Welcome to Bucaro TecHelp!

Bucaro TecHelp
Maintain Your Computer and Use it More Effectively
to Design a Web Site and Make Money on the Web

About Bucaro TecHelp About BTH User Agreement User Agreement Privacy Policy Privacy Site Map Site Map Contact Bucaro TecHelp Contact RSS News Feeds News Feeds

Victims of Sandy Hook

Stop the Slaughter of Innocents. Congress is bought and paid for by gun lunatics and gun promotion groups. If you want to live in a safe America, help buy Congress back for America. Send a donation to Mayors Against Illegal Guns, 909 Third Avenue, 15th Floor New York, NY 10022

How to Start Your eBay Empire

Starting an eBay business may at first seems like an easy task, but when you set out to actually do it you are faced with the first and hardest question you need to answer - "What do I sell?" Sadly, most people can't answer this question and soon find their business only existing in their head. Others will grab the first thing they see on sale, buy it up and pray that they can sell it at a profit. Most of these people lose money, and again, their business winds up as just an illusion.

You have to start out on the right track from the very beginning if you want to make a successful career on eBay. Finding the right products to sell is the first step. First, you need to know what categories are the most popular and profitable. Broadly speaking the best categories of things to sell on eBay are as follows:

o Electronics
o Clothes
o Books
o Collectibles

Understanding what segments of those categories will have the most buyers and offer you the best opportunity to make a profit is what will make you successful. Rather than just buying anything in that category, be choosy and only pick the best items in each category. The best things to sell on eBay are often in niche segments within a category.

Electronics: small, portable electronics like iPods, and cell phones, particularly iPhones and BlackBerrys. Items that are easily lost, stolen, broken, etc. and accessories for those products. Computer cables, adapters, and small accessories. Also, refurbished laptops and discounted flat panel monitors.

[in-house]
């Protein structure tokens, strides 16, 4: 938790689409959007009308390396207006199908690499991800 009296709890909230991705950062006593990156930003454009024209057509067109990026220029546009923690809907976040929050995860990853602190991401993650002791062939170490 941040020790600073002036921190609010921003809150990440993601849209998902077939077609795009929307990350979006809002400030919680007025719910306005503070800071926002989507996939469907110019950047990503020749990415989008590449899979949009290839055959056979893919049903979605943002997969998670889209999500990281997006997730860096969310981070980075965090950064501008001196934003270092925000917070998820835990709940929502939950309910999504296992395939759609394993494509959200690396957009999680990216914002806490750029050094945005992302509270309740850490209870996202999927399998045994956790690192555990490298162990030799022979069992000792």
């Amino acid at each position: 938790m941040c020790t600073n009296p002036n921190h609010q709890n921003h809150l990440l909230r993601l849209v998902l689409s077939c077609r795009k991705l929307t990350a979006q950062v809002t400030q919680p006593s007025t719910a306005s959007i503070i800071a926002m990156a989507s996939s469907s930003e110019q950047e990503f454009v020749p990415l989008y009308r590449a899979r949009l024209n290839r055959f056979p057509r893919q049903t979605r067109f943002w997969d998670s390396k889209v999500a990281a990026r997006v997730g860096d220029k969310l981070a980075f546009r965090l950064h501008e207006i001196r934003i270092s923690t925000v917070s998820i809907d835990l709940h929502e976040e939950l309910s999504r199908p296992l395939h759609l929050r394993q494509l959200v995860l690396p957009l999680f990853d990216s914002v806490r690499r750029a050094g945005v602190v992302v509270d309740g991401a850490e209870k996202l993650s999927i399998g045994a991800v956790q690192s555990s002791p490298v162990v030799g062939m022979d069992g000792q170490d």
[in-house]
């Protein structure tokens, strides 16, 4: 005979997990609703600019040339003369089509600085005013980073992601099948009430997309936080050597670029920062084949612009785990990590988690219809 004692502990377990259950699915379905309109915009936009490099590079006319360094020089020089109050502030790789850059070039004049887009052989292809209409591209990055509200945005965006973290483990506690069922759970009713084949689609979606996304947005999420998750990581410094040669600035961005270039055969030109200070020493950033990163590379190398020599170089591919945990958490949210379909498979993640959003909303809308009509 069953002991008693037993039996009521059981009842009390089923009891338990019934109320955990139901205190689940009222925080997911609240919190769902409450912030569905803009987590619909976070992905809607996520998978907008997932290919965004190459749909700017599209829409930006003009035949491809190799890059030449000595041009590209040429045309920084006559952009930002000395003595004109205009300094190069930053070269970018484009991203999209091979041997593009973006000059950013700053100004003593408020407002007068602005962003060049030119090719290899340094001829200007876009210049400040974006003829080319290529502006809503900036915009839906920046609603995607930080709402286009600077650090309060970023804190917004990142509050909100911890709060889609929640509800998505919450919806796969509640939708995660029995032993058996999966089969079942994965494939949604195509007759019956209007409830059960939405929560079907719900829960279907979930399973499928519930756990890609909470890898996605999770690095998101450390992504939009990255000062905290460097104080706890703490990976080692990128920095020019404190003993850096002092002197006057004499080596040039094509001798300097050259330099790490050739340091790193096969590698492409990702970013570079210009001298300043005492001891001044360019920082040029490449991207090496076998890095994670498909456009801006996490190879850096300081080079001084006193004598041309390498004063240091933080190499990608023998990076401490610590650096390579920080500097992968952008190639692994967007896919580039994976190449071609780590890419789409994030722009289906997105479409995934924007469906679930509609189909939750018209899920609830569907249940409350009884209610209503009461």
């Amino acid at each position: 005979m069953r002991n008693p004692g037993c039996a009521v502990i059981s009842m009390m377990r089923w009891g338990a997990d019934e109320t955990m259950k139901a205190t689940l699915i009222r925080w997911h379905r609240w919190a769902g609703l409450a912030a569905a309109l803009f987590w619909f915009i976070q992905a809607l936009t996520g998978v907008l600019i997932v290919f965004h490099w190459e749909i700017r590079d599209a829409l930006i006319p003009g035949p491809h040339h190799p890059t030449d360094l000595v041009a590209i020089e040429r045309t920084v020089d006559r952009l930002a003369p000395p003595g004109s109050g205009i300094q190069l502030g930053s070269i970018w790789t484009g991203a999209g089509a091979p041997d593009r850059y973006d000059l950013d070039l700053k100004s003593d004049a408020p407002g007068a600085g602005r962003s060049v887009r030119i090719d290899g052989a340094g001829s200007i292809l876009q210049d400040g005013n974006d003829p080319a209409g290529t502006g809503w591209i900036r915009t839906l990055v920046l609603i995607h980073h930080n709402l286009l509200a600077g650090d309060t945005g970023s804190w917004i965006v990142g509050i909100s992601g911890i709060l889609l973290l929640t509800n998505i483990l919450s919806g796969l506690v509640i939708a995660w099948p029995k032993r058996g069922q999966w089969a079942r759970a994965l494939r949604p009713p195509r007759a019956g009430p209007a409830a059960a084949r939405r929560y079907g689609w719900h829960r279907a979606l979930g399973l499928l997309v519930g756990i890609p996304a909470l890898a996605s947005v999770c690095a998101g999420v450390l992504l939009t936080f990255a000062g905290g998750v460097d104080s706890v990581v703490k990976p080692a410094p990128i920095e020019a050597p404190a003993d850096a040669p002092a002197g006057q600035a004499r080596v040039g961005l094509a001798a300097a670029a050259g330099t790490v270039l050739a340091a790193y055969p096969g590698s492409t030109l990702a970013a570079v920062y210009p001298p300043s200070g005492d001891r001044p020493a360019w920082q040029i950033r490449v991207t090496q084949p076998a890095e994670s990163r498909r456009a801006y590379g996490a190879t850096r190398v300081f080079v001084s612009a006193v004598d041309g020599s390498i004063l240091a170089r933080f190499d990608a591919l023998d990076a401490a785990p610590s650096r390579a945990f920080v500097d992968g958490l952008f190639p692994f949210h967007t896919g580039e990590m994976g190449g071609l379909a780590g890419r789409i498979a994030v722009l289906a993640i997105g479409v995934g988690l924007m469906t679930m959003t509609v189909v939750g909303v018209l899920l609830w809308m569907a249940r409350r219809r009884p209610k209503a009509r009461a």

Clothes: Children's clothes and discount designer label items (NO KNOCKOFFS!). Unique T-shirts, new or old. Used jeans. Accessories, jewelry, etc.

Books: Niche specific non-fiction and 1st editions. Children's books in good condition.

Collectibles: Coins, stamps, comic books, sports memorabilia, pretty much anything that can be identified and has a published price guide that is updated yearly.

Where do you get all this stuff?

The obvious first place to look for things to sell on eBay is your garage or attic. You can clear out space for new stock and get valuable experience selling on eBay. One of the most important things you'll accomplish in this initial phase is the building of your eBay feedback rating. If you try to sell a big ticket item with a feedback score below 25, you're going to lose money.

Don't rush this phase, and try to become rich. Your main focus is a high volume of transactions and good customer service. List these first items at a price less than what you think you want for them and when they do sell, ship them out the same day if possible.

Now that your garage is empty and you have feedback rating over 25, it's time to go shopping. Your first stop should be at your local discount clothing store. Places like Ross or Nordstrom's Rack sell designer label clothes for a fraction of the retail value.

Only buy women's clothes. You want basics, something a woman needs frequently for work, or ultra-trendy, something that everyone has to have, but can't necessarily afford. It's easier to go with the basics.

Warning: Never try to sell knockoffs on eBay. You will get a lifetime ban. Additionally, they can ban anyone at your address or IP, for life. While eBay itself is not that vigilant on watching out for copyright or trademark infringement, the corporate lawyers are. There are people whose sole job is to surf eBay looking for infringing items and notifying eBay.

Also, never use someone else's pictures, either from a listing or anywhere on the web. If you didn't take the picture yourself, someone else holds the copyright. A seller can get you banned from eBay if they report you as using their listing images, or even copying their html or text from a listing.

RSS Feed RSS Feed



Fire HD
[Site User Agreement] [Privacy Policy] [Site map] [Search This Site] [Contact Form]
Copyright©2001-2017 Bucaro TecHelp 13771 N Fountain Hills Blvd Suite 114-248 Fountain Hills, AZ 85268